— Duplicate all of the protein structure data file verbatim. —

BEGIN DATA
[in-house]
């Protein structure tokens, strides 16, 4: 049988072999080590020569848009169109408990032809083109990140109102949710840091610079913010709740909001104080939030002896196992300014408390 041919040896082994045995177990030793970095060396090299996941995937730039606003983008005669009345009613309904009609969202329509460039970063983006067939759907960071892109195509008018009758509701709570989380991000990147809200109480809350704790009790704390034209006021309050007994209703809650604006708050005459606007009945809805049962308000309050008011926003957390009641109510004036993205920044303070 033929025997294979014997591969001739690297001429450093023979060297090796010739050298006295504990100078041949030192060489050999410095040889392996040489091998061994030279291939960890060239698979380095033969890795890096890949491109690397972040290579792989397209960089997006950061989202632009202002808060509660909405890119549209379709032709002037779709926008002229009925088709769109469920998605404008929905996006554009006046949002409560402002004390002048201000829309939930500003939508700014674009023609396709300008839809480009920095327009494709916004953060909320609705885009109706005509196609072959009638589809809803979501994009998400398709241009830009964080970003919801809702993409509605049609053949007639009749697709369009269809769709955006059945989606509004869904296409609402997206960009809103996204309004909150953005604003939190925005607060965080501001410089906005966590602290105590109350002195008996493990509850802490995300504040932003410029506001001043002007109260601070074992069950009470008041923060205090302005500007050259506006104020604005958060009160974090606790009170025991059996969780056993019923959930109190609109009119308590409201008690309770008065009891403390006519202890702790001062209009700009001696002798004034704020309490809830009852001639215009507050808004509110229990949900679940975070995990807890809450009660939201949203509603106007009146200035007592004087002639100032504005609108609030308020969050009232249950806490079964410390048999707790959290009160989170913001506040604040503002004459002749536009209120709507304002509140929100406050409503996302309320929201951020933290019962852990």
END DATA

[in-house]
């Protein structure tokens, strides 16, 4: 049988072999080590020569848009169109408990032809083109990140109102949710840091610079913010709740909001104080939030002896196992300014408390 041919040896082994045995177990030793970095060396090299996941995937730039606003983008005669009345009613309904009609969202329509460039970063983006067939759907960071892109195509008018009758509701709570989380991000990147809200109480809350704790009790704390034209006021309050007994209703809650604006708050005459606007009945809805049962308000309050008011926003957390009641109510004036993205920044303070 033929025997294979014997591969001739690297001429450093023979060297090796010739050298006295504990100078041949030192060489050999410095040889392996040489091998061994030279291939960890060239698979380095033969890795890096890949491109690397972040290579792989397209960089997006950061989202632009202002808060509660909405890119549209379709032709002037779709926008002229009925088709769109469920998605404008929905996006554009006046949002409560402002004390002048201000829309939930500003939508700014674009023609396709300008839809480009920095327009494709916004953060909320609705885009109706005509196609072959009638589809809803979501994009998400398709241009830009964080970003919801809702993409509605049609053949007639009749697709369009269809769709955006059945989606509004869904296409609402997206960009809103996204309004909150953005604003939190925005607060965080501001410089906005966590602290105590109350002195008996493990509850802490995300504040932003410029506001001043002007109260601070074992069950009470008041923060205090302005500007050259506006104020604005958060009160974090606790009170025991059996969780056993019923959930109190609109009119308590409201008690309770008065009891403390006519202890702790001062209009700009001696002798004034704020309490809830009852001639215009507050808004509110229990949900679940975070995990807890809450009660939201949203509603106007009146200035007592004087002639100032504005609108609030308020969050009232249950806490079964410390048999707790959290009160989170913001506040604040503002004459002749536009209120709507304002509140929100406050409503996302309320929201951020933290019962852990």